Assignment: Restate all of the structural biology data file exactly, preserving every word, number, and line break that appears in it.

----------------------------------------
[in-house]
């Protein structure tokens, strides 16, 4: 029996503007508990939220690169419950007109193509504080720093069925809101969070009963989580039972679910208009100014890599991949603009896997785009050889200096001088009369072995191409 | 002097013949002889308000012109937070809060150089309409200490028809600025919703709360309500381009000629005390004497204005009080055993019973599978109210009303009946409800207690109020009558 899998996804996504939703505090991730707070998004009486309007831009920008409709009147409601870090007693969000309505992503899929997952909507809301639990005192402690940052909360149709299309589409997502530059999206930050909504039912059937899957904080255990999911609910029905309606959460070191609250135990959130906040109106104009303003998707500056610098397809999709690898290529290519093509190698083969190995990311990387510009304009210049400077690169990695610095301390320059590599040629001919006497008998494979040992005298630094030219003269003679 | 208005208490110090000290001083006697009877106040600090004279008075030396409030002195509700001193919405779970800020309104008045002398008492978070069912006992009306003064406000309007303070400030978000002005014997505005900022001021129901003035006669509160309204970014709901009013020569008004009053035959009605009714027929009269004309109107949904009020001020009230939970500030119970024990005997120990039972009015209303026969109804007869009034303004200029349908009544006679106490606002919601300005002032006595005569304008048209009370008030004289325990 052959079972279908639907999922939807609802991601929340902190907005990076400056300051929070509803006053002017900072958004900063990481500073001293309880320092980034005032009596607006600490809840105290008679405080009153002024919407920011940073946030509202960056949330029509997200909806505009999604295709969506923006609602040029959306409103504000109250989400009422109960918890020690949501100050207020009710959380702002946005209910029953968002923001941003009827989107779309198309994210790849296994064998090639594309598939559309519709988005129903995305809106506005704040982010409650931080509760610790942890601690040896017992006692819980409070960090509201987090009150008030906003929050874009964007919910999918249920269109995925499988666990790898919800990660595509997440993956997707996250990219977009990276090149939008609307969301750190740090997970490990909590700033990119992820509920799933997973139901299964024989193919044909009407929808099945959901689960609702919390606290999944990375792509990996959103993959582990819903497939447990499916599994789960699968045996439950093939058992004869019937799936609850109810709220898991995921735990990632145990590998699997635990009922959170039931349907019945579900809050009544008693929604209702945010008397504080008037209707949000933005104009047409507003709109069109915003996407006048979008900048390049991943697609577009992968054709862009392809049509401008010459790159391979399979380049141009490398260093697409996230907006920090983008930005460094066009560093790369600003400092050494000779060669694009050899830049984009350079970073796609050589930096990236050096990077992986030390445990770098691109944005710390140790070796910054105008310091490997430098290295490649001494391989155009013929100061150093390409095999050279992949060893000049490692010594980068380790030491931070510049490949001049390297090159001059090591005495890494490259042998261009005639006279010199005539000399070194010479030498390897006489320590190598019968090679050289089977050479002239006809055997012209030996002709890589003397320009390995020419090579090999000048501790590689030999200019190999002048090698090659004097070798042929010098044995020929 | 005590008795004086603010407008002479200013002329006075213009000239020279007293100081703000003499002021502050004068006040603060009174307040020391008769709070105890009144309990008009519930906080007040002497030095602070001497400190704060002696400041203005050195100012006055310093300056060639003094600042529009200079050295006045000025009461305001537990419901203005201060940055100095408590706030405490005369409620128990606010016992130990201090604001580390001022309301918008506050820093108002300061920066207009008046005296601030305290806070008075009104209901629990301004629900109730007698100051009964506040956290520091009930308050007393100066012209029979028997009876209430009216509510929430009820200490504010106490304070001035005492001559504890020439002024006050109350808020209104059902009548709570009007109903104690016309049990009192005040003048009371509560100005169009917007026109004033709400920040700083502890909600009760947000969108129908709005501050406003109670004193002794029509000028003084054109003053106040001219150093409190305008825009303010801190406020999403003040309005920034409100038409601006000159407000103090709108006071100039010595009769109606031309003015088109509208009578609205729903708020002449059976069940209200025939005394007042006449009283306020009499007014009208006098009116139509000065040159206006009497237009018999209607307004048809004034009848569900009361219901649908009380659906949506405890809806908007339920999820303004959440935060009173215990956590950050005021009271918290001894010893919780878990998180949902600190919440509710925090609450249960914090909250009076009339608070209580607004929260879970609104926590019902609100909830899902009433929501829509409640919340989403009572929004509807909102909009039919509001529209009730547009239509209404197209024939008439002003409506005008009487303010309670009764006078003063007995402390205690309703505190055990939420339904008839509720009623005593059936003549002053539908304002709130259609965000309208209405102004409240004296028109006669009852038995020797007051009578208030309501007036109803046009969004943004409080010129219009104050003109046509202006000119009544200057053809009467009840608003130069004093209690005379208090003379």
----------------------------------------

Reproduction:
[in-house]
């Protein structure tokens, strides 16, 4: 029996503007508990939220690169419950007109193509504080720093069925809101969070009963989580039972679910208009100014890599991949603009896997785009050889200096001088009369072995191409 | 002097013949002889308000012109937070809060150089309409200490028809600025919703709360309500381009000629005390004497204005009080055993019973599978109210009303009946409800207690109020009558 899998996804996504939703505090991730707070998004009486309007831009920008409709009147409601870090007693969000309505992503899929997952909507809301639990005192402690940052909360149709299309589409997502530059999206930050909504039912059937899957904080255990999911609910029905309606959460070191609250135990959130906040109106104009303003998707500056610098397809999709690898290529290519093509190698083969190995990311990387510009304009210049400077690169990695610095301390320059590599040629001919006497008998494979040992005298630094030219003269003679 | 208005208490110090000290001083006697009877106040600090004279008075030396409030002195509700001193919405779970800020309104008045002398008492978070069912006992009306003064406000309007303070400030978000002005014997505005900022001021129901003035006669509160309204970014709901009013020569008004009053035959009605009714027929009269004309109107949904009020001020009230939970500030119970024990005997120990039972009015209303026969109804007869009034303004200029349908009544006679106490606002919601300005002032006595005569304008048209009370008030004289325990 052959079972279908639907999922939807609802991601929340902190907005990076400056300051929070509803006053002017900072958004900063990481500073001293309880320092980034005032009596607006600490809840105290008679405080009153002024919407920011940073946030509202960056949330029509997200909806505009999604295709969506923006609602040029959306409103504000109250989400009422109960918890020690949501100050207020009710959380702002946005209910029953968002923001941003009827989107779309198309994210790849296994064998090639594309598939559309519709988005129903995305809106506005704040982010409650931080509760610790942890601690040896017992006692819980409070960090509201987090009150008030906003929050874009964007919910999918249920269109995925499988666990790898919800990660595509997440993956997707996250990219977009990276090149939008609307969301750190740090997970490990909590700033990119992820509920799933997973139901299964024989193919044909009407929808099945959901689960609702919390606290999944990375792509990996959103993959582990819903497939447990499916599994789960699968045996439950093939058992004869019937799936609850109810709220898991995921735990990632145990590998699997635990009922959170039931349907019945579900809050009544008693929604209702945010008397504080008037209707949000933005104009047409507003709109069109915003996407006048979008900048390049991943697609577009992968054709862009392809049509401008010459790159391979399979380049141009490398260093697409996230907006920090983008930005460094066009560093790369600003400092050494000779060669694009050899830049984009350079970073796609050589930096990236050096990077992986030390445990770098691109944005710390140790070796910054105008310091490997430098290295490649001494391989155009013929100061150093390409095999050279992949060893000049490692010594980068380790030491931070510049490949001049390297090159001059090591005495890494490259042998261009005639006279010199005539000399070194010479030498390897006489320590190598019968090679050289089977050479002239006809055997012209030996002709890589003397320009390995020419090579090999000048501790590689030999200019190999002048090698090659004097070798042929010098044995020929 | 005590008795004086603010407008002479200013002329006075213009000239020279007293100081703000003499002021502050004068006040603060009174307040020391008769709070105890009144309990008009519930906080007040002497030095602070001497400190704060002696400041203005050195100012006055310093300056060639003094600042529009200079050295006045000025009461305001537990419901203005201060940055100095408590706030405490005369409620128990606010016992130990201090604001580390001022309301918008506050820093108002300061920066207009008046005296601030305290806070008075009104209901629990301004629900109730007698100051009964506040956290520091009930308050007393100066012209029979028997009876209430009216509510929430009820200490504010106490304070001035005492001559504890020439002024006050109350808020209104059902009548709570009007109903104690016309049990009192005040003048009371509560100005169009917007026109004033709400920040700083502890909600009760947000969108129908709005501050406003109670004193002794029509000028003084054109003053106040001219150093409190305008825009303010801190406020999403003040309005920034409100038409601006000159407000103090709108006071100039010595009769109606031309003015088109509208009578609205729903708020002449059976069940209200025939005394007042006449009283306020009499007014009208006098009116139509000065040159206006009497237009018999209607307004048809004034009848569900009361219901649908009380659906949506405890809806908007339920999820303004959440935060009173215990956590950050005021009271918290001894010893919780878990998180949902600190919440509710925090609450249960914090909250009076009339608070209580607004929260879970609104926590019902609100909830899902009433929501829509409640919340989403009572929004509807909102909009039919509001529209009730547009239509209404197209024939008439002003409506005008009487303010309670009764006078003063007995402390205690309703505190055990939420339904008839509720009623005593059936003549002053539908304002709130259609965000309208209405102004409240004296028109006669009852038995020797007051009578208030309501007036109803046009969004943004409080010129219009104050003109046509202006000119009544200057053809009467009840608003130069004093209690005379208090003379």